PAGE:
Wednesday, September 9, 2009

Bizarre fanatic runs off at the mouth

I came across a truly unbelievable blog post where a holier-than-thou raw vegan fanatic has had the balls to slam the Fauna Foundation – of all things, criticizing the way they feed the chimpanzees who are living out their retirement at the sanctuary.

As a loyal supporter and regular volunteer at Fauna I am floored that this woman has done such a thing, and on such a public forum as the internet. If she really had any of the positive intentions that she feigns to have, and if she had a brain in her head, she would have addressed her concerns privately to the owners of the sanctuary.

She starts her post whining about how “conflicted” she was about writing it in the first place, then she rattles off a few misinformed details about how horrible the lives of laboratory chimpanzees are. But the line that started the war for me is where she says – and I quote “At Fauna Foundation, the chimps are spared such torture, but they are not spared from human ignorance.” Excuse me? Is this woman mistaking herself to be an all knowledgeable resource on the proper care and nutrition of chimpanzees?

Let’s step back for a minute and try to figure out exactly what it was that she was trying to get out of her visit to Fauna. Many of her blog posts boast about her strange obsession with eating the same regime as a bonobo. So it stands to reason that what she hoped to get from her visit to Fauna was a plethora of new bonobo-appropriate raw vegan recipes. And now, in retaliation for coming away with an empty recipe box she’s attacking Fauna.

OK - so this woman wants to eat like a bonobo – good for her. She has obviously chosen not to really eat like a bonobo or her diet would include worms, insects and the occasional raw fish. This shows that she makes choices – she keeps what she wants and ignores the rest. Her argument against Fauna is caused by her retaining what she has conceived, by her own lunatic standards, as being wrong and conveniently ignoring everything else.

Her wild assumptions that the Fauna chimps eat eggs (which they never do) and that their diets are high in fat, cocoa and salt (which they most definitely aren’t) are ludicrous. Her entire argument about us forcing protein on the chimps is outrageous – the chimp’s diets consist of about 2% protein which is perfectly normal for a chimpanzee. Her accusations that the chimps are deprived of generous quantities of fruits and vegetables are insane – she obviously visited at a time when the trolleys had been out all day and hadn’t yet been replenished. Full trolleys are a thing of beauty. They overflow with a huge, colourful variety of fresh, ripe fruits and vegetables in abundant quantities. What she doesn’t know is that at the end of the day there are always a few fruits and vegetables left on the trolleys…for the simple reason that the chimps have had their fill.

I can make wild assumptions too. Maybe Via811 yearns so much to be like a bonobo that she spends all of her free time screwing like a bonobo too. Maybe what really frustrated her when she visited Fauna was that she wanted to witness some good hard core chimp sex and was disappointed that she wasn’t able to glean any new kinky ideas.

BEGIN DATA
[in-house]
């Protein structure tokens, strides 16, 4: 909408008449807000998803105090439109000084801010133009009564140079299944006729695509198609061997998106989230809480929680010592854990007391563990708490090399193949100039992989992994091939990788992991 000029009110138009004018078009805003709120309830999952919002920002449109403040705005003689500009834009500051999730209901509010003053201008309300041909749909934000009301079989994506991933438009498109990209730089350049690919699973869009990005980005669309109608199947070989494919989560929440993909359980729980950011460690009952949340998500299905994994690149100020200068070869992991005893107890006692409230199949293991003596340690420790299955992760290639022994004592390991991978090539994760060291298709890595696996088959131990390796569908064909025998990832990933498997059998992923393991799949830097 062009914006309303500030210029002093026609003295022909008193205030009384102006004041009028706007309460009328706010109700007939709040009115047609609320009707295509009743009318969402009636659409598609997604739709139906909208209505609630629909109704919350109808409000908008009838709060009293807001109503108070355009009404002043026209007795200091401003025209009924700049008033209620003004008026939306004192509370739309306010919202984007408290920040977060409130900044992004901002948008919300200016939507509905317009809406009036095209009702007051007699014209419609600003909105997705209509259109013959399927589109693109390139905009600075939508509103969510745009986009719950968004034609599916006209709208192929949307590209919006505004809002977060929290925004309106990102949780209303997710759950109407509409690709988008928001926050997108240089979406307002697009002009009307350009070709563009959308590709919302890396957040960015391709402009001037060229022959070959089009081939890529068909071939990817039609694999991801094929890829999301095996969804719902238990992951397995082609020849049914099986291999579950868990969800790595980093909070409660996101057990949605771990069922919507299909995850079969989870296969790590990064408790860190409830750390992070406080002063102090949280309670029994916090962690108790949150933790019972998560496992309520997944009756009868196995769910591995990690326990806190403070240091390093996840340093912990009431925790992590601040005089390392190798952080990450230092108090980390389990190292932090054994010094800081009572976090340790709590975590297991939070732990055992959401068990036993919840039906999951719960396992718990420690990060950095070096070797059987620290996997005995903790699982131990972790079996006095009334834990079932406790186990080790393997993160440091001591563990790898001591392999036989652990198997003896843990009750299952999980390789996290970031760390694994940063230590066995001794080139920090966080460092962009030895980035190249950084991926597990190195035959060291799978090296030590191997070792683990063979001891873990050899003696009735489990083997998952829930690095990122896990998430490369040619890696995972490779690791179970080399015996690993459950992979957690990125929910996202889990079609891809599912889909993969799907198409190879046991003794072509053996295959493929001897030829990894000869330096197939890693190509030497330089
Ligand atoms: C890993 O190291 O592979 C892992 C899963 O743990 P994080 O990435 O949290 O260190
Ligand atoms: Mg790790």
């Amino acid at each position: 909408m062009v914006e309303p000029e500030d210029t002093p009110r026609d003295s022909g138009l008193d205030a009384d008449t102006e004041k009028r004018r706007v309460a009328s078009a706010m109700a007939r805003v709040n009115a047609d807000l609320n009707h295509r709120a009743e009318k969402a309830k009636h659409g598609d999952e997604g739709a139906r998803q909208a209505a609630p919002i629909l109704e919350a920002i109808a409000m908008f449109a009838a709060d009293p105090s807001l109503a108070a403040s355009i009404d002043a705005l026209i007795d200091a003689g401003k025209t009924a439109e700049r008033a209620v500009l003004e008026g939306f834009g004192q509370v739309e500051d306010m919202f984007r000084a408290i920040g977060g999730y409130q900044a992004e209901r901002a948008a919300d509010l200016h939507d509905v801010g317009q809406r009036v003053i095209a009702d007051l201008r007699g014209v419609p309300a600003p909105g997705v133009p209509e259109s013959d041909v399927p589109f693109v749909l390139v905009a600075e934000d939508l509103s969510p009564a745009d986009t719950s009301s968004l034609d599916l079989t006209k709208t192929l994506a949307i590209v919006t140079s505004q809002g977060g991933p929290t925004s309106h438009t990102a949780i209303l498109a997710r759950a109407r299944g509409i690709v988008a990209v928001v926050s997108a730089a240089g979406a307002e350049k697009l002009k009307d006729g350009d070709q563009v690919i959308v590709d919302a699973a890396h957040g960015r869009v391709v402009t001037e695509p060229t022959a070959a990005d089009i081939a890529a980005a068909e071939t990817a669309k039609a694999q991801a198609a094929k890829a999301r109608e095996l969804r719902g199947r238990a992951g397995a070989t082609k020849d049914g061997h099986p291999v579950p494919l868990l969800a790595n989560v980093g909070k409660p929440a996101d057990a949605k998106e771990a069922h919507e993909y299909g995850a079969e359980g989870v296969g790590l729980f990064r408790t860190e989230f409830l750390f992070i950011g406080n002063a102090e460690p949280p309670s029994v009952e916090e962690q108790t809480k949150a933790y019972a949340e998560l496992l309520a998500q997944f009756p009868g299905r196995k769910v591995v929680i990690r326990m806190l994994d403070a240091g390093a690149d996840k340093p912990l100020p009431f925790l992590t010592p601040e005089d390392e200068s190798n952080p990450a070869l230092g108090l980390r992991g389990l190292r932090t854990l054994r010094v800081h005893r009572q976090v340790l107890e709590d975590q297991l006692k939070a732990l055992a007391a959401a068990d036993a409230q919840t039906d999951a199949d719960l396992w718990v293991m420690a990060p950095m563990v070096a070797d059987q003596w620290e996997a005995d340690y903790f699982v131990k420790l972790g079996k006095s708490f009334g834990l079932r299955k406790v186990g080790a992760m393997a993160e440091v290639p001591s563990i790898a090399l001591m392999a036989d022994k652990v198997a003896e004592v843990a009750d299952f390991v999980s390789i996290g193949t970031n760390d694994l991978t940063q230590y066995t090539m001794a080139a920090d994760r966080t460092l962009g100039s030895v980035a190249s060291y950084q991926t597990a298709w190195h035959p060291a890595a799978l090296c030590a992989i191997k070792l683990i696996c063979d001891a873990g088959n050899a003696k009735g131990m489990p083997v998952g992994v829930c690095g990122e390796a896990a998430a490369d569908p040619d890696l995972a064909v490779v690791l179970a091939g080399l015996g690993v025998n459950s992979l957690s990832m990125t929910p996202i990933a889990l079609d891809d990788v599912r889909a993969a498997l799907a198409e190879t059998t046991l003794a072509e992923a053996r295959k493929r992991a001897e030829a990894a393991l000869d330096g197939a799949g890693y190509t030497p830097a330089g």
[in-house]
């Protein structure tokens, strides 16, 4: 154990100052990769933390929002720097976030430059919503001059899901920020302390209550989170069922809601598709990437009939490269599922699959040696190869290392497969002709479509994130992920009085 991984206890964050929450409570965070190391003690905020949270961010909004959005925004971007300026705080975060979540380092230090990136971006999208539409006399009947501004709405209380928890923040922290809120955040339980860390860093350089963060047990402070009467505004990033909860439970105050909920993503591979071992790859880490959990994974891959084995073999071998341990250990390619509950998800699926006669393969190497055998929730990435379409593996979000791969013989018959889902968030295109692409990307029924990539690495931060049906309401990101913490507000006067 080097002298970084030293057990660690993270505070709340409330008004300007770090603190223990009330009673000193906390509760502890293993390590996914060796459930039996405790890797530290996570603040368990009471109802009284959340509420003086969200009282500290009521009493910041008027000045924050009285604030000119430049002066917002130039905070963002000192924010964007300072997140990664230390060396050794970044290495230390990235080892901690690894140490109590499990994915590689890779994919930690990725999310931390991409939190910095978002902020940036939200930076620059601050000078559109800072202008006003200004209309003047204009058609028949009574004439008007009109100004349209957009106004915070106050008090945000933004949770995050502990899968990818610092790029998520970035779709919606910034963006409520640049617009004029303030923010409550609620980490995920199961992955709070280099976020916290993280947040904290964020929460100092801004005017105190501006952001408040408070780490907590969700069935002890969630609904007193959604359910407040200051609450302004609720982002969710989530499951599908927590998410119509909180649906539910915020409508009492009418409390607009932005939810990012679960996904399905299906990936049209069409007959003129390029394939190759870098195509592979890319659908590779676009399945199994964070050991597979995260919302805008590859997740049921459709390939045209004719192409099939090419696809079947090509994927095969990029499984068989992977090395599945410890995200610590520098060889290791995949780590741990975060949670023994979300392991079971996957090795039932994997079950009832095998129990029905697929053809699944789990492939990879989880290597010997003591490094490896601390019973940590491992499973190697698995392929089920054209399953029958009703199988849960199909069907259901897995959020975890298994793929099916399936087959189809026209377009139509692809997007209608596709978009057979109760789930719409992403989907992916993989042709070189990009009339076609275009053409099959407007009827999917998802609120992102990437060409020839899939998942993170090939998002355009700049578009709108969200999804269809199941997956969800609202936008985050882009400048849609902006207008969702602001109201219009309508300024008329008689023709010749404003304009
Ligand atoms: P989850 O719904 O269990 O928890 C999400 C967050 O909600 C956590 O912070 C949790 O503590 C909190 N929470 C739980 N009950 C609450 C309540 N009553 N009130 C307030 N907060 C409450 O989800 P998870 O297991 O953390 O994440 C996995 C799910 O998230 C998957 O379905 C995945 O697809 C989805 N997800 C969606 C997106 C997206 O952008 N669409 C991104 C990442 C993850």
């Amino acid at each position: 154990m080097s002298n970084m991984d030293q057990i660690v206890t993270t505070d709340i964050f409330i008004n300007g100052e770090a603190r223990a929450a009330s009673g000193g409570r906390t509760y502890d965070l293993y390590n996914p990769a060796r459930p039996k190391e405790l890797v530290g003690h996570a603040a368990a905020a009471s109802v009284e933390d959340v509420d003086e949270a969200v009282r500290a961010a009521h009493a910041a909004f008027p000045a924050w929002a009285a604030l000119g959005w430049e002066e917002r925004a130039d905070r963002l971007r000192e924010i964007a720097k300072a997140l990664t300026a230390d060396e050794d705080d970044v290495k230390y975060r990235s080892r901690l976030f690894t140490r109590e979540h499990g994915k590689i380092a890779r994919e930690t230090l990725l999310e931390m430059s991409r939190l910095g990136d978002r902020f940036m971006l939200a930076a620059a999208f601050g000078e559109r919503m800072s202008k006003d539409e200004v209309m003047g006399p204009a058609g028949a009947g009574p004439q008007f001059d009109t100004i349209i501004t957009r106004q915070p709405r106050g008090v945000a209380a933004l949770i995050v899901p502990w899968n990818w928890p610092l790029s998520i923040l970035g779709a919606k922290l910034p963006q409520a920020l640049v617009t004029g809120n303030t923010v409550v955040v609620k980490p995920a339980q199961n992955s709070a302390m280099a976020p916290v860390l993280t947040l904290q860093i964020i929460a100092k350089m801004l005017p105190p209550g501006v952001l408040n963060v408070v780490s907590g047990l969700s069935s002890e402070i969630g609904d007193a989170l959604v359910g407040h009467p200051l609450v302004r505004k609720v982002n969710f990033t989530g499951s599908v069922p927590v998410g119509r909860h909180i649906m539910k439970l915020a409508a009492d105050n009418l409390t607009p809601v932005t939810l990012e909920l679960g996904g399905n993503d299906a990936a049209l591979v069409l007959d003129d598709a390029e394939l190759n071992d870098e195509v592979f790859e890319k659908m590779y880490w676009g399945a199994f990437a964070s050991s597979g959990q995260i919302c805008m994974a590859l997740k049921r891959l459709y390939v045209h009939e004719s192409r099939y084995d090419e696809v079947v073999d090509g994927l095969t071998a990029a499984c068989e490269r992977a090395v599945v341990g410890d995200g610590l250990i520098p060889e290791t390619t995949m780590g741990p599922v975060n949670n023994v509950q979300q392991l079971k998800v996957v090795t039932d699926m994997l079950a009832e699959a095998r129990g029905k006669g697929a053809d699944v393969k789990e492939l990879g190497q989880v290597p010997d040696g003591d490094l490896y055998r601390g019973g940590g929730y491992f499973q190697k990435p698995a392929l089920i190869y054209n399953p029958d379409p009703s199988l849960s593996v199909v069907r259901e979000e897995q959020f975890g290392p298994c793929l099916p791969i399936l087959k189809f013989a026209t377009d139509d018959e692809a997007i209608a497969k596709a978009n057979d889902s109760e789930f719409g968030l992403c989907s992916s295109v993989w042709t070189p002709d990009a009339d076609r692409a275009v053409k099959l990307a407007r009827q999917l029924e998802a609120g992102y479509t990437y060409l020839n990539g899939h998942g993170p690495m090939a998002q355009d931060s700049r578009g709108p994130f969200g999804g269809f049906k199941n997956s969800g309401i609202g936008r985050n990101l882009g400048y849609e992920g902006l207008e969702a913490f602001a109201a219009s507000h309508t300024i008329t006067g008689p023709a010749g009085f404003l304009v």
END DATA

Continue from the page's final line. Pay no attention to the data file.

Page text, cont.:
She accuses us of killing the Fauna chimps, like Tommy, with kindness – “loving them to death” as she puts it. She even exaggerates by saying that 9 chimps have died over the years at Fauna. Um, I don’t know where she gets her numbers from because the rest of us only know 6 chimps who have gone over the rainbow bridge – and it certainly had nothing to do with their diet. She seems oh, so concerned that we should make changes so that we can love Tommy for many more years, but implies that we are forsaking that because of our human arrogance and ignorance.

I’ll tell you what’s arrogant and ignorant. Statements such as the following from her blog: “BTW, there's plenty of protein in fruit”. In what universe? Oh yeah, I forgot. This woman actually entertains the possibility of eating 30 bananas a day. 30 bananas a day! So, yeah, I suppose if you eat copious quantities of fruit that you might get a small enough amount of protein to register on the idiot scale. I don’t know where she gets her information from, but it’s definitely not the same place as the rest of us.

It’s really hard to believe that someone who is a raw vegan can be so full of krap. Maybe it’s the accumulation of pesticides, herbicides and fungicides in her blood stream that are making her think she is better than everybody else. Or maybe it’s the lack of protein that is making her hostile. Who knows, maybe she’s just naturally arrogant, obnoxious and full of herself. I don’t know, and frankly I don’t really care.

But I will say one thing. If she ever decides to invest all of her life savings and to dedicate every waking moment of her life to creating and running a chimpanzee sanctuary of her own like Gloria has done, then I will let her throw stones. Until then, every time she throws a stone I will throw it back, and with a vengeance.

Probably deep down inside she isn’t really a bad person. If she was having “conflicts” it’s because she knew that she was doing a horrible injustice to the founders of The Fauna Foundation and everyone who puts their hearts and souls into the work they do there.

The next time this woman is feeling “conflicted” my suggestion would be that she stick to writing about the stuff that nobody cares about – like her usual lunatic ranting about the unhealthy fanatic diet she is on.